Cracks & Finishes

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When a guitar dries out from extremes in temperature and humidity
or is smacked up against someone's head, cracks tend to develop.

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Here we have a pretty nasty crack, more than likely due to the instrument drying out.
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After working some glue into the crack and clamping a spruce cleat on the inside, the crack is gently squeezed shut with a large bar clamp and cauls to fit the lower bout of the guitar.
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With a little color to hide the seam it's about ready for some lacquer & a buff out.
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The finished product.

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It sometimes amazes me what someone will do to a guitar. Case in point,
in an attempt to install a pickup someone drilled holes right through the face of this old Gibson (OUCH !). The

best option is to fill the holes with handmade spruce dowels, making sure the grain orientation
is similar to the rest of the top, glue them in, and match the color. Piece of cake (yeah - right).

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First I removed the old bridge which was in pieces and in the way. It needed to be replaced anyway.

 

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Next I filled the holes
with the dowels I made.
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Now the fun part - matching the color. This is not my favorite part.

 

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There - I'll come back when it's dry ...
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... that was quick - I wish things dried that quick in real life. Now to put on the bridge.
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This is a neat, single clamp caul for gluing up bridges.
A great tool.
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It sure beats having to struggle with getting three clamps through the soundhole.
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After the bridge is in place, I'll polish it up & get ready to make a new saddle.
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There - one guitar saved from a runaway drill bit.

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This 1927 Esteso Flamenco came to our shop with quite a few cracks in the face, back & sides, a few loose braces and a face that had been butchered by someone attempting to remove the tap plates (seemingly with a jack hammer).

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First we'll take care of the cracks & braces. Since I had a deadline (a matter of days) I decided to try and take care of several separations at a time. Here are some of the clamping configurations.
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There are turnbuckle jacks providing outward pressure on the inside of the instrument. The cam clamps are pushing inward on the turnbuckle.  In addition I am closing a lengthwise crack with the bar clamp here.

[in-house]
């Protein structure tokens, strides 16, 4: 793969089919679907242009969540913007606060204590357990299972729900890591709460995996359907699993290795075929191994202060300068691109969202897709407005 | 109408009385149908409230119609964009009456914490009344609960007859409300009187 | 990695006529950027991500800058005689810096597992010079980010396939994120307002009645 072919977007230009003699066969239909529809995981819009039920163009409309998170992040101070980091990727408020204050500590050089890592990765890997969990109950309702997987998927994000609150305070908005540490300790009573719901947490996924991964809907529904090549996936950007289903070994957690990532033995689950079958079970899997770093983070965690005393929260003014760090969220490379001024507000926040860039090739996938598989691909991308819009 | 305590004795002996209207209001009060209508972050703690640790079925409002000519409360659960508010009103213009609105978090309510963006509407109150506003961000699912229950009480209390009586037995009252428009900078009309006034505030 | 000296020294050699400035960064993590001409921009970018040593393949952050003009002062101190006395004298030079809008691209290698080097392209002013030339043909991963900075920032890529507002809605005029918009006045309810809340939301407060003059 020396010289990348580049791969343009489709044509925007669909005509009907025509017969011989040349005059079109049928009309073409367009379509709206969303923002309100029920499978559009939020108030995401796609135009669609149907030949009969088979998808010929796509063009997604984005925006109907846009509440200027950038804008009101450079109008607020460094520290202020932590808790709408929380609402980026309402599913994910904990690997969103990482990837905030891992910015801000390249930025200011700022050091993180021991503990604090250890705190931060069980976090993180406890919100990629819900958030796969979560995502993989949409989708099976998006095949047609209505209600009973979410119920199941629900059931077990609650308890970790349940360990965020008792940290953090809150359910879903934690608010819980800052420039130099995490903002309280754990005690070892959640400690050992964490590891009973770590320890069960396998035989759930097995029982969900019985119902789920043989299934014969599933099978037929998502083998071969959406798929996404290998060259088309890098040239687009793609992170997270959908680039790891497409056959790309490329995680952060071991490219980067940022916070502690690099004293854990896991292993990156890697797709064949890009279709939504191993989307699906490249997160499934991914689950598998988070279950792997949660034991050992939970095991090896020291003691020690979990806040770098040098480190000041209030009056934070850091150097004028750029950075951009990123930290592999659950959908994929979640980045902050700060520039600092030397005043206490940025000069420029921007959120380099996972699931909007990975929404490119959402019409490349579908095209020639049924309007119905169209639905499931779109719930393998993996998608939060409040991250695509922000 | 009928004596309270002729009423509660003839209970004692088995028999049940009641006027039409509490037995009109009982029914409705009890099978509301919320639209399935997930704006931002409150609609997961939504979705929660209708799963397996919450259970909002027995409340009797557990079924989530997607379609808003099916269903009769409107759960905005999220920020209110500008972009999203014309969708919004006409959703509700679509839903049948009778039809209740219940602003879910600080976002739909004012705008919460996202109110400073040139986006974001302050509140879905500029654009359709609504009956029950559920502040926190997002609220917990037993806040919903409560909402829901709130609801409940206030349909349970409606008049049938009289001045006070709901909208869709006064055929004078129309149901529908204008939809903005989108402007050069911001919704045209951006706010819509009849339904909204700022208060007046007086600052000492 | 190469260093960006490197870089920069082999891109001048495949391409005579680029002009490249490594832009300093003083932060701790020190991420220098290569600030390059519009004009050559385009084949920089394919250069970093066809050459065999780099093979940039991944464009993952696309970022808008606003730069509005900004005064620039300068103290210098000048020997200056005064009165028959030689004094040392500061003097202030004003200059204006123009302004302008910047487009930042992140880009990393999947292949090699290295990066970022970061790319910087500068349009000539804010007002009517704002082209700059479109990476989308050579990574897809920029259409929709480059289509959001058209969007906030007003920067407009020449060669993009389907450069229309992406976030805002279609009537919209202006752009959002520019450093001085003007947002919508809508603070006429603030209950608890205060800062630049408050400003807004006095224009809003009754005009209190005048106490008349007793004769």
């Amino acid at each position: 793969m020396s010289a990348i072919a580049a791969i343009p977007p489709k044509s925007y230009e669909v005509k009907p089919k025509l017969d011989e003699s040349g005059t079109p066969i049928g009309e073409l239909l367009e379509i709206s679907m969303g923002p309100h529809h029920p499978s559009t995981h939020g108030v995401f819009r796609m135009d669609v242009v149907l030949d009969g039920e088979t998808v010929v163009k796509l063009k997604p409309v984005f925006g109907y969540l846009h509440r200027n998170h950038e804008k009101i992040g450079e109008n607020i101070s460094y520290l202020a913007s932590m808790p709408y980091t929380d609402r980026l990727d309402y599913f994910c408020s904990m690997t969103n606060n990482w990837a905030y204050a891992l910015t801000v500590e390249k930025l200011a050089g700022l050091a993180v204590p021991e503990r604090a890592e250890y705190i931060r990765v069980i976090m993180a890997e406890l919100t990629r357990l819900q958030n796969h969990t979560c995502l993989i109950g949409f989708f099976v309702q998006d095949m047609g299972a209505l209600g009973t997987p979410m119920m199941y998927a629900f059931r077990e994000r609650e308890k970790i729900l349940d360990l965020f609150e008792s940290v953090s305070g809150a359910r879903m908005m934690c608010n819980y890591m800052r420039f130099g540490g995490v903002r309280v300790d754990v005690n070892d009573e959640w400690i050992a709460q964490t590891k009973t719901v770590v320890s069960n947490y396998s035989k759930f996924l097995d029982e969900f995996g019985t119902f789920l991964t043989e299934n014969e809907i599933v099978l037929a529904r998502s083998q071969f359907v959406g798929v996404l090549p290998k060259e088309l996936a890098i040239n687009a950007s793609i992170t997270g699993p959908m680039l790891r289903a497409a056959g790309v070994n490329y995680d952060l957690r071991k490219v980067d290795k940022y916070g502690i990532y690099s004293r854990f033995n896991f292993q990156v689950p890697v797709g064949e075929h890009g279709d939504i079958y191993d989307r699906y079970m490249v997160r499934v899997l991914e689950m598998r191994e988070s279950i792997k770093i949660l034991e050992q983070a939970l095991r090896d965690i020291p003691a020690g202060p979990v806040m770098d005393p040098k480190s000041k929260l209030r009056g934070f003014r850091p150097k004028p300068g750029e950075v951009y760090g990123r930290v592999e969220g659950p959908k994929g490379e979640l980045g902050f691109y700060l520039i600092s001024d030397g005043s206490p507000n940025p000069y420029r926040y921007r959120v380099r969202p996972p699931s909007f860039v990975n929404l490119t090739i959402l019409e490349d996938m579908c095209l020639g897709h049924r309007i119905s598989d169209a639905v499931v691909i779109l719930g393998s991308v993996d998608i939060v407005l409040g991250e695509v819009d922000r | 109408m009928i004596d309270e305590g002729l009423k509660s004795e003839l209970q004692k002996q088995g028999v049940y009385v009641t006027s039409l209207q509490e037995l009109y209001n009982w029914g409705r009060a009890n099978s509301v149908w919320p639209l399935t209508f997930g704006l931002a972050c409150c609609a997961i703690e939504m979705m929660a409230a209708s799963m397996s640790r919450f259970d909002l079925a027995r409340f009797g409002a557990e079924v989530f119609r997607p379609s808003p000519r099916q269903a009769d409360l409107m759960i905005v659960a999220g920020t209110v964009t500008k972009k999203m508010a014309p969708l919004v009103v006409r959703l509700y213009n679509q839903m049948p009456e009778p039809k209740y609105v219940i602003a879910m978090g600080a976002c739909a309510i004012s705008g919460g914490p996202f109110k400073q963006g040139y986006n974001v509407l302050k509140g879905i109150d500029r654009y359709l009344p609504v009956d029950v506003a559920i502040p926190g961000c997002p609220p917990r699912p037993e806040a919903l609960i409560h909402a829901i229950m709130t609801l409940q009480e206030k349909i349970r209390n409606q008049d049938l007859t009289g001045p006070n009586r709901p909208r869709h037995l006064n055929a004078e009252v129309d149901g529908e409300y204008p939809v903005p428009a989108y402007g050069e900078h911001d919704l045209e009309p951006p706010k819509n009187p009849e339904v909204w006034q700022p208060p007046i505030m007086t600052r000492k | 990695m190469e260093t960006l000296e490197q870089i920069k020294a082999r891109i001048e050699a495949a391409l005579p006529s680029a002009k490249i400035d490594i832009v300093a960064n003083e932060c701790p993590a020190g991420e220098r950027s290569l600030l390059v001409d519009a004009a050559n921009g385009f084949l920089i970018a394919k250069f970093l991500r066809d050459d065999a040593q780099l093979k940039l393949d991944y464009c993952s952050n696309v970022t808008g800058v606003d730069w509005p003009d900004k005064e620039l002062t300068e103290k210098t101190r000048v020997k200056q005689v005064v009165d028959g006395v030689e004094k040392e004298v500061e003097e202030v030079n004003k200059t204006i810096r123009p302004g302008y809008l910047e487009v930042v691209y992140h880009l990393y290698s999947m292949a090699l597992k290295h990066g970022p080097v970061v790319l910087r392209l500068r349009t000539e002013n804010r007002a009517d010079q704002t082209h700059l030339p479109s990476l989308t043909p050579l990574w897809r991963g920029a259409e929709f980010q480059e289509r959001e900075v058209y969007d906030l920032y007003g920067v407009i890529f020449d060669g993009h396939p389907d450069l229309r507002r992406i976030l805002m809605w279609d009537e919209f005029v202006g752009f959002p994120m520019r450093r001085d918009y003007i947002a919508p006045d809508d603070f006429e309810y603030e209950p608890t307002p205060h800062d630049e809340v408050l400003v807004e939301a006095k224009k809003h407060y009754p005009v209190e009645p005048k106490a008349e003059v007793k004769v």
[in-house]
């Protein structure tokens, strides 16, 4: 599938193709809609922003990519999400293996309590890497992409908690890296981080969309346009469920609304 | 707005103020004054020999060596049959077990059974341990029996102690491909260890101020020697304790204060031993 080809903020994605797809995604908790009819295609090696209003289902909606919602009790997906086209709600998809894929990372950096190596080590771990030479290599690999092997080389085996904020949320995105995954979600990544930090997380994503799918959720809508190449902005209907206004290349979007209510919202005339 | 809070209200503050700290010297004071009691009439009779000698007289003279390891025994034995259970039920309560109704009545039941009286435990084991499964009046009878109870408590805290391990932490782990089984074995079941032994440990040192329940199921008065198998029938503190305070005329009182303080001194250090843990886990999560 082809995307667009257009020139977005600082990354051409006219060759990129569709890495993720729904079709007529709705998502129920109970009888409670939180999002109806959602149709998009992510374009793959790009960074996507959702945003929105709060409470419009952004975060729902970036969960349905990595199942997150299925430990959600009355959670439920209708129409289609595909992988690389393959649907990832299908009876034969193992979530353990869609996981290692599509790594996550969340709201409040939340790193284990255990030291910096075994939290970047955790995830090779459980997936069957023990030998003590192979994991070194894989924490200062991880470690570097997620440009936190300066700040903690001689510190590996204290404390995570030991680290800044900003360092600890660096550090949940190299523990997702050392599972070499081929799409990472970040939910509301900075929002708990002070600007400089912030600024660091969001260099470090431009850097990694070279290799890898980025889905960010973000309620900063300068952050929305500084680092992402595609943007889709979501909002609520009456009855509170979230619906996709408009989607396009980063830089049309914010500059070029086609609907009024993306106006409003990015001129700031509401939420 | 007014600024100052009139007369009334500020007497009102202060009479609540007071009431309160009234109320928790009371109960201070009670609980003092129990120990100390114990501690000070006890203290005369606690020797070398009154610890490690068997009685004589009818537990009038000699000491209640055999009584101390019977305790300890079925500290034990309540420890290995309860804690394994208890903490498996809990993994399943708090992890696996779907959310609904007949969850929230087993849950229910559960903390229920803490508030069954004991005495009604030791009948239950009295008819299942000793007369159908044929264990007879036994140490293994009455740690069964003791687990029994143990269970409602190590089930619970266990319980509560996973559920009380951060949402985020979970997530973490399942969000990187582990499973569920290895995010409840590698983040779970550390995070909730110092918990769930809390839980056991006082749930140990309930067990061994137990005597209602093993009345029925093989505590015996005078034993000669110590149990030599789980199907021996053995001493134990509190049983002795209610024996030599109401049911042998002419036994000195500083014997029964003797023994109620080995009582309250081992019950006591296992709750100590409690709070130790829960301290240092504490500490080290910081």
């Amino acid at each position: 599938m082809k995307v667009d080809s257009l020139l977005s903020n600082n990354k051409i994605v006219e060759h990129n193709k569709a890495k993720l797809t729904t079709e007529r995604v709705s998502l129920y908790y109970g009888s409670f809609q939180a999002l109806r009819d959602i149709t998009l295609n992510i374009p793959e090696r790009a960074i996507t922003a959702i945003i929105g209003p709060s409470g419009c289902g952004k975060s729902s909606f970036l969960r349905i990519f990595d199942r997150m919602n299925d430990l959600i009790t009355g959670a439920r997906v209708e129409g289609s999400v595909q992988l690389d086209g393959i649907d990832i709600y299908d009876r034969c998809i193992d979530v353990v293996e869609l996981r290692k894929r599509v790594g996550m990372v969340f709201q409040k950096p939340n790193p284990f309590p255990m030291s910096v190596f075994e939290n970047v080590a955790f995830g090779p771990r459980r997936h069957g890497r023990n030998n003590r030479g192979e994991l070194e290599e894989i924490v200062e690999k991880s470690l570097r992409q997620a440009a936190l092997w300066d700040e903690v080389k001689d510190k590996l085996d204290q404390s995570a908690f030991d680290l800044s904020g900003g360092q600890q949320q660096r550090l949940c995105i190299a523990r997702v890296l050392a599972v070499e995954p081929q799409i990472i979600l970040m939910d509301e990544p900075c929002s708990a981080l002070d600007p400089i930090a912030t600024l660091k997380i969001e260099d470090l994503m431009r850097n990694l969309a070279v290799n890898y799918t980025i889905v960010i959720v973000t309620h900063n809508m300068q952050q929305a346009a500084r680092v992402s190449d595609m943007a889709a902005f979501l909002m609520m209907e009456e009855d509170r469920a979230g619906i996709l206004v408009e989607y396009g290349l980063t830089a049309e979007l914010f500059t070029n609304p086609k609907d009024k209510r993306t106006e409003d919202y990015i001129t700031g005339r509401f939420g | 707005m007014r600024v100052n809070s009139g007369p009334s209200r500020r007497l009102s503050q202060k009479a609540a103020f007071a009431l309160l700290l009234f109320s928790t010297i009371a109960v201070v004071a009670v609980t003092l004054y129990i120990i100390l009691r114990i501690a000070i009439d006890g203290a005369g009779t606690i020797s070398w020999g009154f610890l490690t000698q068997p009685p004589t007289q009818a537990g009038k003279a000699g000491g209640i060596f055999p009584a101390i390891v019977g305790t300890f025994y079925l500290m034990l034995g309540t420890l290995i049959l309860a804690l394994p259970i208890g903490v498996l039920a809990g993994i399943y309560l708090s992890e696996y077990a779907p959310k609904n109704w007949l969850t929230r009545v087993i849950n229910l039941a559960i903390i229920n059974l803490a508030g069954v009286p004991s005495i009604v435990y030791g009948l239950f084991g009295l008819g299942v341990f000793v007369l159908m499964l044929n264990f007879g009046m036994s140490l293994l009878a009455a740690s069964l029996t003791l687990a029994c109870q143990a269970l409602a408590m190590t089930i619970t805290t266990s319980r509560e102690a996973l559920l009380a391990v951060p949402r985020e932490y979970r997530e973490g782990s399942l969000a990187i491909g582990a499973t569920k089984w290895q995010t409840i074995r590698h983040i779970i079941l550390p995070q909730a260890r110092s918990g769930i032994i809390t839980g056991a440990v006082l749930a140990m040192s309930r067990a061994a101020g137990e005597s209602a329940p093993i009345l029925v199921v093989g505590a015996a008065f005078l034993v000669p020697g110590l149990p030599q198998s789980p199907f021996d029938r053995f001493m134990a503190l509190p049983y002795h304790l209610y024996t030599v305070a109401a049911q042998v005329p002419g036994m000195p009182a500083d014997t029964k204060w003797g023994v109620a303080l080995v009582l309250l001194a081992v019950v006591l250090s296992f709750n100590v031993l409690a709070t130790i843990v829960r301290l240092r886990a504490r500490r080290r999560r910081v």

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Clamping a side crack, gluing down part of the lifting fingerboard extension, and closing a crack along the upper bout along the fingerboard.
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Let's - see can I fit any more clamps in there?
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Now - let's see if we can clean up this face. After the color matching & finish (french polish), it should look pretty good.
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There - that looks quite a bit better - not bad for a 70 plus year old guitar. I hope I age as gracefully.

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No great shakes here - it's a turn of the century Italian mandolin that has a few cracks and finish problems
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There was also a crack in the bowl along one of the seams - it's really not even all that valuable, but the customer wanted it restored because it belonged to dear old granddad and wanted to keep it for sentimental reasons.
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OK - well I guess you can't argue with that So here goes. After the crack repairs,  a little color matching ...
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... and applying some finish via french polish (I hope the Italians wont mind)
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"Bellisima"
(about the extent of my Italian language skills - I can also ask for a cup of coffee)
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It's actually quite a beautiful instrument.

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Here's an otherwise perfect instrument which the customer accidentally smacked  against the ceiling, damaging the headstock.
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Here's a close up of the chip. It's a little deep - not horrible but disheartening.
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After taping off the tip of the headstock to provide a "Dam", the chip is filled with epoxy that's been colored with dye.
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After final shaping and buffing it looks like this.
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It's hardly noticeable.

 

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